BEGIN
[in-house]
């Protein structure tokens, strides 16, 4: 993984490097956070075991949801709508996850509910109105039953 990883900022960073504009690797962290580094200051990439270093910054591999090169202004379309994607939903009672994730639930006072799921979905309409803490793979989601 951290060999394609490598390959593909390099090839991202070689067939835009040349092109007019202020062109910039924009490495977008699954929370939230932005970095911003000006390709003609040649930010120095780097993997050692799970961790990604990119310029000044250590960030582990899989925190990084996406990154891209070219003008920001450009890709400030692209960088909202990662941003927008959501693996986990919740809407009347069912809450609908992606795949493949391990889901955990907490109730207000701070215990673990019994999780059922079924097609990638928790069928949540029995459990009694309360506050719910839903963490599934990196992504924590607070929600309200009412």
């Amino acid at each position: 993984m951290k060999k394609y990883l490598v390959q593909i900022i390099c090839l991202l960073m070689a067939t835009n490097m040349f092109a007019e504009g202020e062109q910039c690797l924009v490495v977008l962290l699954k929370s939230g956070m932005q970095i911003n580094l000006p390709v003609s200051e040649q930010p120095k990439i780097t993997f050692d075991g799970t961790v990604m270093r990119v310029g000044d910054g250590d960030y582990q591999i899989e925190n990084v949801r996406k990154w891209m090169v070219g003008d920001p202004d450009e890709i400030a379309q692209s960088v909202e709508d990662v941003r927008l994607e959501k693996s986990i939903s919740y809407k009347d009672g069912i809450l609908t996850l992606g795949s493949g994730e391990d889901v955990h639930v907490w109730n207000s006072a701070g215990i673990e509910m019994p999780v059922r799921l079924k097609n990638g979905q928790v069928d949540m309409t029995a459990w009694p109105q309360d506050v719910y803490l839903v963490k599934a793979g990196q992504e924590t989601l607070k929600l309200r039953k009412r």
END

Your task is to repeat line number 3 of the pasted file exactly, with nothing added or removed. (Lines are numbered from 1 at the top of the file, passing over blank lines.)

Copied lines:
């Amino acid at each position: 993984m951290k060999k394609y990883l490598v390959q593909i900022i390099c090839l991202l960073m070689a067939t835009n490097m040349f092109a007019e504009g202020e062109q910039c690797l924009v490495v977008l962290l699954k929370s939230g956070m932005q970095i911003n580094l000006p390709v003609s200051e040649q930010p120095k990439i780097t993997f050692d075991g799970t961790v990604m270093r990119v310029g000044d910054g250590d960030y582990q591999i899989e925190n990084v949801r996406k990154w891209m090169v070219g003008d920001p202004d450009e890709i400030a379309q692209s960088v909202e709508d990662v941003r927008l994607e959501k693996s986990i939903s919740y809407k009347d009672g069912i809450l609908t996850l992606g795949s493949g994730e391990d889901v955990h639930v907490w109730n207000s006072a701070g215990i673990e509910m019994p999780v059922r799921l079924k097609n990638g979905q928790v069928d949540m309409t029995a459990w009694p109105q309360d506050v719910y803490l839903v963490k599934a793979g990196q992504e924590t989601l607070k929600l309200r039953k009412r």